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In my opinion, I think CAS is a good thing. It pushes students to have extracurriculars and volunteer experience so they at least have something to offer colleges. However, since CAS is a requirement, do colleges see through it?

 

I'm concerned because I have extremely inconsistent EC's under my belt.

Freshman

-Actor in the school musical & lettered in drama (whole year)

-Writer for the school newspaper (whole year)

Sophomore

-Swim team (two months)

-Member of a selective film jury outside of school (two months)

 

From these two years, I have an idea of what I like to do and don't. The thing is, I'm starting the IB Diploma Program this fall and I feel like colleges will think that my new and improved activities were only initiated because of IB requirements.

 

Will I be seen as a "late bloomer"? I don't want to mention most of my freshman and sophomore EC's on my college applications because I think they'll be perceived as excess with no depth and solid dedication, and because there's a year gap. Tell me if I'm wrong though because the activities that I've planned for junior year are connected to my freshman and sophomore ones (e.g. I'm continuing acting and the film jury). I'm also planning to do a different sport that I'm more interested in than swimming.

 

Yes, I still have two years left until college but mind you, we start applying for college in the beginning of senior year. That technically means that my new extracurricular activities are only 1~1.5 years long versus a kid who's been doing the same activity for 4 years of more.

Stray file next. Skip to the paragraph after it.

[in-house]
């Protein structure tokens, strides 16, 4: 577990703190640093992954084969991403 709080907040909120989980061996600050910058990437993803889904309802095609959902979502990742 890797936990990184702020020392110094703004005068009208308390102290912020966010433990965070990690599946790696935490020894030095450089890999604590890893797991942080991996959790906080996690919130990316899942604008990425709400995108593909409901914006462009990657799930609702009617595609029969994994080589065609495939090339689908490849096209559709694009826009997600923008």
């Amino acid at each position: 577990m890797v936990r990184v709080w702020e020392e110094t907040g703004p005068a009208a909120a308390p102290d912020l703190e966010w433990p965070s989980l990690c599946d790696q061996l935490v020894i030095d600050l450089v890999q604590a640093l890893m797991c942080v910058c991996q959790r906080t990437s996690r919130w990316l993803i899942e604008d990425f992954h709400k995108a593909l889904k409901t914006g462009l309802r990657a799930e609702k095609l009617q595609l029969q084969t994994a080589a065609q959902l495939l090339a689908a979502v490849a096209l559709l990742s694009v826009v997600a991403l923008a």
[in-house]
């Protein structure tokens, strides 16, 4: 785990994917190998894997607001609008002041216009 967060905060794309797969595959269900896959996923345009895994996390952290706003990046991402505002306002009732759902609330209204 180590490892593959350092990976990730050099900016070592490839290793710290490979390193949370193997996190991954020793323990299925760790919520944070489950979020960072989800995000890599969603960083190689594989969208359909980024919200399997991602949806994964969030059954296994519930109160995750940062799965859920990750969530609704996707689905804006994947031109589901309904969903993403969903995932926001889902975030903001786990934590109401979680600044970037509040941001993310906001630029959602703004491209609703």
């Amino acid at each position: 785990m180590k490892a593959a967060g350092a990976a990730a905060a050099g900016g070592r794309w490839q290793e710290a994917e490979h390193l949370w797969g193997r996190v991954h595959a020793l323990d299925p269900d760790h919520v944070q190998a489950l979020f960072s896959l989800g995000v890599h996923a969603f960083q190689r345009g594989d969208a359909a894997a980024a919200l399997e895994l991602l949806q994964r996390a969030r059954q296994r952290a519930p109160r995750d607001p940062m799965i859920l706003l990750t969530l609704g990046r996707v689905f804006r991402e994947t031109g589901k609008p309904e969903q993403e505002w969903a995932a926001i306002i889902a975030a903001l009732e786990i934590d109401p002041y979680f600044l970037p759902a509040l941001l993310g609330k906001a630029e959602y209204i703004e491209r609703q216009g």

I guess what's bothering me is that, I have my interests but I haven't been doing them since freshman year. I'm worried that it'll shoot me down when I apply for college. What matters most, quality or length? Or both?

 

Hopefully any of you could offer some insight, input, advice, or any help at all.

Edited by McLovin
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I can't speak about all countries, but it those, where I know the admissions procedure (UK, Sweden and Poland), nobody cares about what you did for CAS, unless you mention these activities in your personal statement/motivation letter. If you have your diploma, it means you've done your CAS and that's enough for them.

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Of course, I'm not very familiar with the US school system, but I've not heard of a case where this was a problem. You're not supposed to know exactly what your interests are at 14; if anything, it shows that you have experimented and had the courage to try new things. Do your ECs with passion next year and you'll have plenty to write about in your statement. Good luck!

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From my experience no, they do not care.

The CAS system is quite restrictive so in my mind it was all about filling the hours with w/e and doing stuff that actually matter in spare time.

 

Going to lectures, visiting different places and doing things that are relevant to you is what universities are going to be interested in, even if the do not fall under CAS.

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